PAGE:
When we said where we were heading after French Polynesia, the reaction from the locals was “What? Where is that?”; so it felt we were really heading off the grid. 700 miles from Bora Bora and hundreds of miles from other land, the atoll of Suwarrow in the Northern Cook Islands is remote and isolated. A nature reserve whose only inhabitants are two park rangers, that live there for half the year, visited only by a few passing yachts. The rest of the year the island is left to the turtles, coconut crabs, boobies, sharks, manta rays and a whole host of reef fish. This sounded right up our street.
The stretch of ocean between Bora Bora and Suwarrow can harbour some pretty unsettled weather, so we had been keeping a keen eye on the forecast. There was a big swell running at 4m which was not forecast to die off any time soon, but at least it looked like a decent wind forecast would get us to Suwarrow before the next stormy weather came through. The 4m waves made for a very uncomfortable first couple of days at sea, as we rolled gunnel to gunnel and fought to brace ourselves and avoid getting thrown across the boat. Despite the discomfort we were thankful the waves were behind us and we could surf down them rather than climb up them.
We were well on target to arrive in 5 days until the wind died on us during the night of day 4, this meant we would be pushing it to get through the reef entrance in good daylight the following day. We therefore made the decision to slow down, spend an extra day at sea, but enter the pass in good light the following day. The light winds had allowed the sea to calm down, so instead of getting annoyed that we would not make it when planned, we made the most of it by stopping Florence mid-ocean and going for a refreshing swim, one at a time of course! The water clarity mid-pacific in a depth of around 4 kilometers is unbelievable. We spent the rest of the day appreciating the ocean view, reading our books and munching on popcorn. It felt a world away from the conditions at the start of the passage. By the end of the day we were still early so spent the night hove to (stopped) 15 miles clear of the island.
Once the sun had risen high enough to give us good visibility of the reefs, we made our way through the pass and into the lagoon at Suwarrow. The pass was a simple one with the reefs easily visible in the clear, flat water, allowing us to sail into the anchorage. Anchoring was not quite so straight forward as the relatively small anchorage already held 5 boats, and the remaining space was either too deep for us or littered with coral bommies. We bouyed our chain but were still unable to avoid getting it wrapped. The rangers, Harry and Katou came out to us as soon as we were anchored to run through the customs and immigration clearance. Several forms later (which they admitted just stay boxed on the island then binned) and $50 lighter we were free to explore. As free as you can be when living on a boat and dependent upon the weather that is. That stormy weather had finally caught up with us and the 25knot winds quickly built up a steep chop in both the lagoon and anchorage. To get around we usually row or sail our small dinghy. When it’s too windy to sail or row, we use the small 2.3hp outboard which makes for a very wet ride with the risk of flipping in the chop.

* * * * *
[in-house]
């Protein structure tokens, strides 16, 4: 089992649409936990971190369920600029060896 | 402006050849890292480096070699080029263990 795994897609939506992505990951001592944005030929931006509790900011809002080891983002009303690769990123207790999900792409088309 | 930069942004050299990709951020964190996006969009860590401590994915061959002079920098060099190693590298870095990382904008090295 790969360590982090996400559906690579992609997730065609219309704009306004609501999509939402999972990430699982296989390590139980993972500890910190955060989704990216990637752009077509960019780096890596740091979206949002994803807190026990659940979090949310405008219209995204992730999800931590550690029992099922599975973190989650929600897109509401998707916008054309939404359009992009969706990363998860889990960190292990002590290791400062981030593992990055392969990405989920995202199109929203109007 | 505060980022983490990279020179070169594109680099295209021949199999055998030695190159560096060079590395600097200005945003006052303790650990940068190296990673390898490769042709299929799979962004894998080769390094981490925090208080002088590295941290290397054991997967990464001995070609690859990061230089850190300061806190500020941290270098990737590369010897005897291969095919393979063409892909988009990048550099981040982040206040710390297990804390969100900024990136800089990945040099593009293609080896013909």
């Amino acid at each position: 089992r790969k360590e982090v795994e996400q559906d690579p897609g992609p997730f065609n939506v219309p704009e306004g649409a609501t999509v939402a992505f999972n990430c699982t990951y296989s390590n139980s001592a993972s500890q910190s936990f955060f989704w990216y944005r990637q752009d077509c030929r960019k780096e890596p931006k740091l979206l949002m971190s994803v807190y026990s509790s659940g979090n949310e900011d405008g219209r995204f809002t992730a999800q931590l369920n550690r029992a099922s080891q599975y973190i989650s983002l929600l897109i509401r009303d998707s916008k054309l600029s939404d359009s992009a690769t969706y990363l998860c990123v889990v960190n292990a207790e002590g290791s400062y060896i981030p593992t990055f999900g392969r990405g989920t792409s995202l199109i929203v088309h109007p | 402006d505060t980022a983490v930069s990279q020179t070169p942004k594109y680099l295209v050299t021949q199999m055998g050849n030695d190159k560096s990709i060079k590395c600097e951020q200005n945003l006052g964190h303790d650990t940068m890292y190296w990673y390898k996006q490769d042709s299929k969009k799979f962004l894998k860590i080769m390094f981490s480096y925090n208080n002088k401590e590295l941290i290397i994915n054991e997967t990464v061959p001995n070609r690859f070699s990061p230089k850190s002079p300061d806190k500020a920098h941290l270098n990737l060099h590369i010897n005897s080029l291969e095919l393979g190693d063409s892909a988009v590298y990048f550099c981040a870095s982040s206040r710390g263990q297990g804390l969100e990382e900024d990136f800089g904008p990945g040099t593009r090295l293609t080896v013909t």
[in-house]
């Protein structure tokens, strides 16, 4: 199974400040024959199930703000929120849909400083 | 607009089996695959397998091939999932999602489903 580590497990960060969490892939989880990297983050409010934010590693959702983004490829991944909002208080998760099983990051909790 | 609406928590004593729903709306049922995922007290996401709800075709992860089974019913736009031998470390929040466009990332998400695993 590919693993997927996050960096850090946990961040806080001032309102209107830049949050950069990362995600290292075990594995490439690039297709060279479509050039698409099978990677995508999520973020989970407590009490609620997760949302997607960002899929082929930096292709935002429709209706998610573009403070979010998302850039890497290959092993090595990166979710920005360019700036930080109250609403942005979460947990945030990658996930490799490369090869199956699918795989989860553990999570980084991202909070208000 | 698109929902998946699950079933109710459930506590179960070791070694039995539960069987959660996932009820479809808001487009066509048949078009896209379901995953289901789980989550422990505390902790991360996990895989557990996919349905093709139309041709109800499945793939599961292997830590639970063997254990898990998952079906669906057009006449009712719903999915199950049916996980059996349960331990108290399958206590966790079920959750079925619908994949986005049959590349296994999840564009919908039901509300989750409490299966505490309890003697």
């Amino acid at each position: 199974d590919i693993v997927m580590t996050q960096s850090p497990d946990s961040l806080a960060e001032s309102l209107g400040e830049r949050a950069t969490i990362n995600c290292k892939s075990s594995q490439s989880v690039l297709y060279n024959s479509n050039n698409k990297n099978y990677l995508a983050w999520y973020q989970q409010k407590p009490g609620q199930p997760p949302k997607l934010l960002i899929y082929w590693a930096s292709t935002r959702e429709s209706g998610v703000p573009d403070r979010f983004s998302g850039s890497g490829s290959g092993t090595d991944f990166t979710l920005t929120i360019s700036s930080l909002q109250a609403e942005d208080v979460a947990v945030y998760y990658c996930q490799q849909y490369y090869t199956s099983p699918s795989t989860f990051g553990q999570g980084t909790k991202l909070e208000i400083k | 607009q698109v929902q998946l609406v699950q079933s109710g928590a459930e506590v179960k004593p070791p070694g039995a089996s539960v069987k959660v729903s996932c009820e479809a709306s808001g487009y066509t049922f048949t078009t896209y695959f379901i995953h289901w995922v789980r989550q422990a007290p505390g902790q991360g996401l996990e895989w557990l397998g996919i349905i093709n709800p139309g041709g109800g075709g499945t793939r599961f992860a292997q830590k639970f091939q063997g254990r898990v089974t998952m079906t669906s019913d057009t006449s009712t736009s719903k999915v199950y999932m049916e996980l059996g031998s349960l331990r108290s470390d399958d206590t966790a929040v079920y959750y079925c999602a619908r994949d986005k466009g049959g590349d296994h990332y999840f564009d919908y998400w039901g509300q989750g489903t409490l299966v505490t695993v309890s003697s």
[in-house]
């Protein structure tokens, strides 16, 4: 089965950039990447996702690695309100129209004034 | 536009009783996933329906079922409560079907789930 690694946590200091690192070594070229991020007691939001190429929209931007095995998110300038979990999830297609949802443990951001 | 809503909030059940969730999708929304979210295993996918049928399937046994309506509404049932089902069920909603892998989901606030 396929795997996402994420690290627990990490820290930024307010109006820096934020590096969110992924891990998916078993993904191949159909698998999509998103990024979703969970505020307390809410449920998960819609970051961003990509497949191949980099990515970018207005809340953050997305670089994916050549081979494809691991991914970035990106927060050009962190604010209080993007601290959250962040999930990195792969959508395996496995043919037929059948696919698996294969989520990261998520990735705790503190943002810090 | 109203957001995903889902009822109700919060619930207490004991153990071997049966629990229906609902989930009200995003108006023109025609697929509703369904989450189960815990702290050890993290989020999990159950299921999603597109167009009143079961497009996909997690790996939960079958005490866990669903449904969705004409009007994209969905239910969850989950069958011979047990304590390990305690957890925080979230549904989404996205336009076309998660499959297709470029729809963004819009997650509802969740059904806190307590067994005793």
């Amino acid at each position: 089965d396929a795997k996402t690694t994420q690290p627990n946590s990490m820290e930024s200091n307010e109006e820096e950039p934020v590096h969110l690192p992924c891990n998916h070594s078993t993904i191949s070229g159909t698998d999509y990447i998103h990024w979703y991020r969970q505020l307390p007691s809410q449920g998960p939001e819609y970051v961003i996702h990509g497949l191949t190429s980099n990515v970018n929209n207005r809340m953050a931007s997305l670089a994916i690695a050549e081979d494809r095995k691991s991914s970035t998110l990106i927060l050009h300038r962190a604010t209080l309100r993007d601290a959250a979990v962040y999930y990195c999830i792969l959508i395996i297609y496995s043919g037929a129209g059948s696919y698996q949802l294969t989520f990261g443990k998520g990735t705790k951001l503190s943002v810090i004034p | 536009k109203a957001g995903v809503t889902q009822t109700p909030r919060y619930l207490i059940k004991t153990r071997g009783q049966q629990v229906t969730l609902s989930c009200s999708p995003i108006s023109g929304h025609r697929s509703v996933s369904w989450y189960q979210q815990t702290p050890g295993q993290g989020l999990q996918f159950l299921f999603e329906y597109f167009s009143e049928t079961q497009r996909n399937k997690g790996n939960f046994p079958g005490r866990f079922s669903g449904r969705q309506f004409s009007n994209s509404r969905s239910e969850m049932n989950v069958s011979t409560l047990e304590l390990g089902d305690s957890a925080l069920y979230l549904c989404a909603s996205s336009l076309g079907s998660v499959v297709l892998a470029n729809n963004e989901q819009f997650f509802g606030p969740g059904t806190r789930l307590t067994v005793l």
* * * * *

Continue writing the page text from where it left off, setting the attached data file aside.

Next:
We had heard there is a Manta Ray cleaning station in the lagoon and were determined to go and find the Rays. Bailing out the dinghy between turning into the larger waves, we made it to the recommended spot and jumped into the rough but crystal clear water. The wild dinghy ride and tough swim was worth it several times over when we spotted the first Manta Ray gliding towards us. This was the closest we had been to these graceful creatures, who seemed completely impervious to our presence. It was one of those spine-tingling magical moments that will stay with us forever. Our kind friends on ‘Silver Lining’ gave us a lift in their bigger dinghy so we could return to see the Mantas again more comfortably the following day. Here’s a short video from our time swimming with the Manta Rays:
Suwarrow is often also known as “Tom Neale’s Island”, after the man who became so fascinated with Suwarrow he lived there alone for many years and wrote the book “An Island to Oneself”. His home still remains on the island, sitting alongside the rangers hut, together they make up the only buildings on the island.
The sense of community spirit within the cruising world is really accentuated out here in the middle of no-where. Everyone rallied around in the anchorage to offer help with problems on other boats, and when the weather allowed we regularly met up to enjoy beach games and pot luck dinners with the Rangers ashore.
As the conditions during our stay worsened, the boats in the anchorage were all getting thrown around by the waves. There was no where else that we could move to for more shelter so we just had to grin and bear it. At least it was more sheltered here than out at sea. The waves were so bad that Florence was close to taking them over the bow and the boat next to us broke their chain snubber. We were very thankful of our investment in a Spade type anchor which is slightly bigger than needed for a yacht of Florence’s size and held without any problems.
Despite the weather, Suwarrow was still a great stop for us. As the weather for sailing on improved, the anchorage emptied and we headed for Samoa, leaving the Rangers to greet the next yachts on the horizon.
1 thought on “Swimming with Manta Rays in Suwarrow”
Wow it sounds like an amazing place, fair winds for your onward journey. Much love from blighty xx. Love the blog, thank you for sharing.
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